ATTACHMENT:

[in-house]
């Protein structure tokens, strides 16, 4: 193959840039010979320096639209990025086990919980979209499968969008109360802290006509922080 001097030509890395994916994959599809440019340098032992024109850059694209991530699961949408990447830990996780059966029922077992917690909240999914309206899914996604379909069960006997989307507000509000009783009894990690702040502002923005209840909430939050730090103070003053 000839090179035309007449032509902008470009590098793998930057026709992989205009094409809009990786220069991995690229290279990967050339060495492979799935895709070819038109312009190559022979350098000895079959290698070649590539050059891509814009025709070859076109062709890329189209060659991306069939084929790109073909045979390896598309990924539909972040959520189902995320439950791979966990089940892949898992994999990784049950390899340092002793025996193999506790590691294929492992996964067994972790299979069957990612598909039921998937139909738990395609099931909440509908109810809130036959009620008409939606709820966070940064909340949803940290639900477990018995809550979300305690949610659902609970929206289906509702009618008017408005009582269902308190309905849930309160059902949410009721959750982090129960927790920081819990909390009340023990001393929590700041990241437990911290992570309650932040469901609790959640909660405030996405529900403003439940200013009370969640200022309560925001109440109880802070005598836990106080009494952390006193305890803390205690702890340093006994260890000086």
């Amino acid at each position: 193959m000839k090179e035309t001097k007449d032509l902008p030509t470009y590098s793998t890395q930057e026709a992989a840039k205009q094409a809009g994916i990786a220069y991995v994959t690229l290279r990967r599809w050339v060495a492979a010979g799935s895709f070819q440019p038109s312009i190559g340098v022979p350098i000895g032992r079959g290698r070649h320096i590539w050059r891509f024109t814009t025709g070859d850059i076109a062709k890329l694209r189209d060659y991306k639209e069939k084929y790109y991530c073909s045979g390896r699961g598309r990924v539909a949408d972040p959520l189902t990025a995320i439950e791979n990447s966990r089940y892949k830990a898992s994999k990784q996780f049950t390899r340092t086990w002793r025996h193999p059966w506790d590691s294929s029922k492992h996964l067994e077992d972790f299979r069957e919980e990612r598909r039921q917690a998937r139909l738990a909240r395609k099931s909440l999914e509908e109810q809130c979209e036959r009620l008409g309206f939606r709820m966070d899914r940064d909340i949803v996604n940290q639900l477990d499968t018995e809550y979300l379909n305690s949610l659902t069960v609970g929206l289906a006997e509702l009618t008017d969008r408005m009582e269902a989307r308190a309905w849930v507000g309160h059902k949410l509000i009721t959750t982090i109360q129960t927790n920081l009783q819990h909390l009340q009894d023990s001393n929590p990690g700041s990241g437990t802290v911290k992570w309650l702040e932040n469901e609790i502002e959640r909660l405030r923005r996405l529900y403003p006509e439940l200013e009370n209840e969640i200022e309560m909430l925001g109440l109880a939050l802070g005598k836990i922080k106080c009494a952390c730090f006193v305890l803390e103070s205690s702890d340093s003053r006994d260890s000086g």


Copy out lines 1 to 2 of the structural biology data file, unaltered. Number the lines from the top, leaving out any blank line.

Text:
[in-house]
């Protein structure tokens, strides 16, 4: 193959840039010979320096639209990025086990919980979209499968969008109360802290006509922080 001097030509890395994916994959599809440019340098032992024109850059694209991530699961949408990447830990996780059966029922077992917690909240999914309206899914996604379909069960006997989307507000509000009783009894990690702040502002923005209840909430939050730090103070003053 000839090179035309007449032509902008470009590098793998930057026709992989205009094409809009990786220069991995690229290279990967050339060495492979799935895709070819038109312009190559022979350098000895079959290698070649590539050059891509814009025709070859076109062709890329189209060659991306069939084929790109073909045979390896598309990924539909972040959520189902995320439950791979966990089940892949898992994999990784049950390899340092002793025996193999506790590691294929492992996964067994972790299979069957990612598909039921998937139909738990395609099931909440509908109810809130036959009620008409939606709820966070940064909340949803940290639900477990018995809550979300305690949610659902609970929206289906509702009618008017408005009582269902308190309905849930309160059902949410009721959750982090129960927790920081819990909390009340023990001393929590700041990241437990911290992570309650932040469901609790959640909660405030996405529900403003439940200013009370969640200022309560925001109440109880802070005598836990106080009494952390006193305890803390205690702890340093006994260890000086």